Struggle of a Veiled American Woman
"It's My Homeland Too!"
Islamophobia is a term that dates back to the early 1980s. It means fear of Islam and hostility against Muslims. Many Muslims in Western communities are subjected to stereotyping, discrimination, and hate crimes.
Although the term had been developed by Francis Fukuyama and Samuel Huntington in their theories relating to the notion of “clash of civilizations,” it has been very commonly used since the 9/11 attacks and 7/7 bombings when reference is made to Muslims, especially those living in the West.
Things got worse when Islamophobia made its way to media headlines, which regularly report on how fearful the West is of the Muslims, the potential source of terror as they are being categorized.
Since then, many Muslims have been victims of Islamophobic discrimination. Many cases have been reported and many voices raised to defend the rights of Muslims as equal citizens, but this has never stopped the fear that leads to hatred.
Hani Khan is one of these cases — one of the voices that call for equality and justice. Khan is a young, veiled Muslim American woman of Pakistani origin. She was hired last October as a stockroom worker at Hollister Co. in California. She passed the job interview with no major comment on her hijab; she was told that she could wear her hijab as long as she matched its color with the “company’s brand identity.”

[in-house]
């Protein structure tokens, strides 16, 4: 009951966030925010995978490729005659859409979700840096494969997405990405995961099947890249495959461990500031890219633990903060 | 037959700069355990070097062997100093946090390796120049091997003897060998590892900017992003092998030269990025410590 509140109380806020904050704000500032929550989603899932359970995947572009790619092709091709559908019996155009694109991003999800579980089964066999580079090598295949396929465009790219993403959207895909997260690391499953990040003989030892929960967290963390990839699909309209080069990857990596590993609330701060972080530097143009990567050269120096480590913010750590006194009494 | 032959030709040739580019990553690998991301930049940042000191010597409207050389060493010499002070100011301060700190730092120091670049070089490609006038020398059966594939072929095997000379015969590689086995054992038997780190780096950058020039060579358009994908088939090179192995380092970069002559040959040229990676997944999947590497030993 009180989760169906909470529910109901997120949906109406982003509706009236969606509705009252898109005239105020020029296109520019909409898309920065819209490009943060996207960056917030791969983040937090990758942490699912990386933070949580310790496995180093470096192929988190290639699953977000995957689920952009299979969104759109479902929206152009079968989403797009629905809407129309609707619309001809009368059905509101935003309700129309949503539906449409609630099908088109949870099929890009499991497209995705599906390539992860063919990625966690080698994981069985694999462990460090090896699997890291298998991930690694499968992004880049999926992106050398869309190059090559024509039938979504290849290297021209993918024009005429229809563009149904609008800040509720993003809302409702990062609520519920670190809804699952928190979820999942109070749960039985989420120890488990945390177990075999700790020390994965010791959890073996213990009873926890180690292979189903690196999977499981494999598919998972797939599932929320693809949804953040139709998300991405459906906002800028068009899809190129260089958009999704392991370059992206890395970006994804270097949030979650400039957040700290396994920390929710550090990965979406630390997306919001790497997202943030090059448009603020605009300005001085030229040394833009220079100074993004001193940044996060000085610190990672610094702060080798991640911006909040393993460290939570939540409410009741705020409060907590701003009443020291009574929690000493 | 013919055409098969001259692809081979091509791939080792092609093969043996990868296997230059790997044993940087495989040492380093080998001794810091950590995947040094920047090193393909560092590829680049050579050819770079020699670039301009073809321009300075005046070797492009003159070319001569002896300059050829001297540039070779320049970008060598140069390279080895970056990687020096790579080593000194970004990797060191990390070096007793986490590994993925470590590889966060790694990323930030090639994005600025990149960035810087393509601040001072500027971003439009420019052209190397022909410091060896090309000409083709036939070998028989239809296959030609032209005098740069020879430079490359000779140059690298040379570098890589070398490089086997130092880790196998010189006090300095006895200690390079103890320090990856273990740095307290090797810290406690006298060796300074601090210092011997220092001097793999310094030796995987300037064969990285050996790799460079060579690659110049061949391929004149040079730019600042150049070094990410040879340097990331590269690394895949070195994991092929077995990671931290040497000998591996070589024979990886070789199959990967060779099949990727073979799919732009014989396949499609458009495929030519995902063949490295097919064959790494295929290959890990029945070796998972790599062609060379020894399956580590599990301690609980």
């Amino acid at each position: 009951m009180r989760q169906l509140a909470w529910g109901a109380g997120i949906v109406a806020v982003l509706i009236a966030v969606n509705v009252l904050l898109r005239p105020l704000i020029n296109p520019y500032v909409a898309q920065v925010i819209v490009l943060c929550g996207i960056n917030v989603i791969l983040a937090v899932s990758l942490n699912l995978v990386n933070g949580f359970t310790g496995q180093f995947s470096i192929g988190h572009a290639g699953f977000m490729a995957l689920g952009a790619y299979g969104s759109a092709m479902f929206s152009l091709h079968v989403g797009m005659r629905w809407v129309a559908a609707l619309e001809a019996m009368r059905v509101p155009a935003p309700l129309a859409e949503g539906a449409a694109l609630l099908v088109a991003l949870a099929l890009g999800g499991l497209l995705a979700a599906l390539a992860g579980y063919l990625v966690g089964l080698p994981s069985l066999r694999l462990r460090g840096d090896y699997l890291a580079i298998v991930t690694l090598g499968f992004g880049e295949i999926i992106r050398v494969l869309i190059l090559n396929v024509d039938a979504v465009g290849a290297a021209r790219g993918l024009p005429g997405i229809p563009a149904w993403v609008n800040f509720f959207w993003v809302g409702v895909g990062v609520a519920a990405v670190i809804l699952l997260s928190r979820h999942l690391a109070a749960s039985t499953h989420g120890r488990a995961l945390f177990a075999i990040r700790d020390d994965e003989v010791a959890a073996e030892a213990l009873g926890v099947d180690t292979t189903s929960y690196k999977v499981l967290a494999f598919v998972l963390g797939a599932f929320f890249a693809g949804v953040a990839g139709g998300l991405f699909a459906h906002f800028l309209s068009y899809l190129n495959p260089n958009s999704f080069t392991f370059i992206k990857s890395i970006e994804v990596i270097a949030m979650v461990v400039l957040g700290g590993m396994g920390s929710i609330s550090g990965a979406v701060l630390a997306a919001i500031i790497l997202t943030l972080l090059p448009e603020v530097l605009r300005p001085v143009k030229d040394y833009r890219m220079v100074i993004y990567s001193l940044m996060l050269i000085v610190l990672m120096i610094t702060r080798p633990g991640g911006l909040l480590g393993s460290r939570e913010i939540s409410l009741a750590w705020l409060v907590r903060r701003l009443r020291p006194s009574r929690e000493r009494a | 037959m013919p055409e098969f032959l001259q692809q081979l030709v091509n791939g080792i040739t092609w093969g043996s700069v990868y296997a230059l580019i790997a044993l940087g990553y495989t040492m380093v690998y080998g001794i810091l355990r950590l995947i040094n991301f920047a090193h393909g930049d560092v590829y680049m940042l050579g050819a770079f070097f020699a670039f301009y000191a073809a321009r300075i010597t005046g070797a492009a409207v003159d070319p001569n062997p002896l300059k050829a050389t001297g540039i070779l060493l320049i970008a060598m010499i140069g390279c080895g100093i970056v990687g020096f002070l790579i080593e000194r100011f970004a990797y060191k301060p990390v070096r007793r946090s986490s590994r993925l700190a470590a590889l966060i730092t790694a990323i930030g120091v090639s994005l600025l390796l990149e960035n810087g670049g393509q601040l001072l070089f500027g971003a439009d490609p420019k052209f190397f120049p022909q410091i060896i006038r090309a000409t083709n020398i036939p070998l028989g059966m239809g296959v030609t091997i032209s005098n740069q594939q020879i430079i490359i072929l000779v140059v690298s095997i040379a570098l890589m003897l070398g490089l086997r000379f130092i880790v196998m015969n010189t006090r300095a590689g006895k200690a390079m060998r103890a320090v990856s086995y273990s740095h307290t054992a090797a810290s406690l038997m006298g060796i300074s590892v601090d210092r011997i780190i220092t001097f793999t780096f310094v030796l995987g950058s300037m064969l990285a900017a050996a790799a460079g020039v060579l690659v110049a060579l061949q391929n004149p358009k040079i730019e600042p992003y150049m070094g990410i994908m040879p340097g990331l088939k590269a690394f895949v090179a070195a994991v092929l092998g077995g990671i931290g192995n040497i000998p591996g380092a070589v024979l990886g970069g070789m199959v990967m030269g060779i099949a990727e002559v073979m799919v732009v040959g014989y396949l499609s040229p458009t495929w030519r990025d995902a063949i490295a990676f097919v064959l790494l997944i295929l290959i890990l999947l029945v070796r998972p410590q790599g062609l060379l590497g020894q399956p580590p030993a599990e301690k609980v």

For five months, things went just fine with her. She started to get acquainted with her new job till a district manager who was in a visit to the company branch saw her in hijab. The manager called for an urgent meeting (which he did over the phone) with the Human Resource Department, saying that scarves and hats did not fit within their “look policy,” as the Council on American-Islamic Relations (CAIR) reported the case.
Khan was asked to remove her hijab during the working hours, and when she replied that she would not be able to comply with that because she is used to wearing it for religious reasons, she was sent home at once. Later, in the same week, she was fired over the phone.
“We learned of the case when Hani contacted us. She called us the day after she was taken off her work schedule,” Zahra Billo, Programs and Outreach director at CAIR’s San Francisco Bay Area Office, told IslamOnline.net (IOL).
“This is not the first time a woman has had trouble at work because of her headscarf, but this is a particularly notable case because the employer was so clear in their discriminatory intent,” Billo added.
“When I was fired, I was shocked and surprised. I didn’t expect this coming from a workplace where I had been for the past months,” Khan commented to IOL on how she had received the news.
“In this society, it has become hard for everyone to find jobs. When adding in the factor that you are Muslim, it has become even harder because there is a natural tendency for people to be afraid, which again I don’t understand,” Khan added.
Not the Only Case
Khan is not the first, and may not be the last, Muslim woman to be subjected to discrimination because of the hijab. Unlike some European countries, the US has no law that bans the hijab in public places, universities, and most of workplaces. Nevertheless, the hijab is, in some cases, targeted with Islamophobic acts.
Asked why some veiled Muslim American women may find difficulties interacting with society, Khan replied,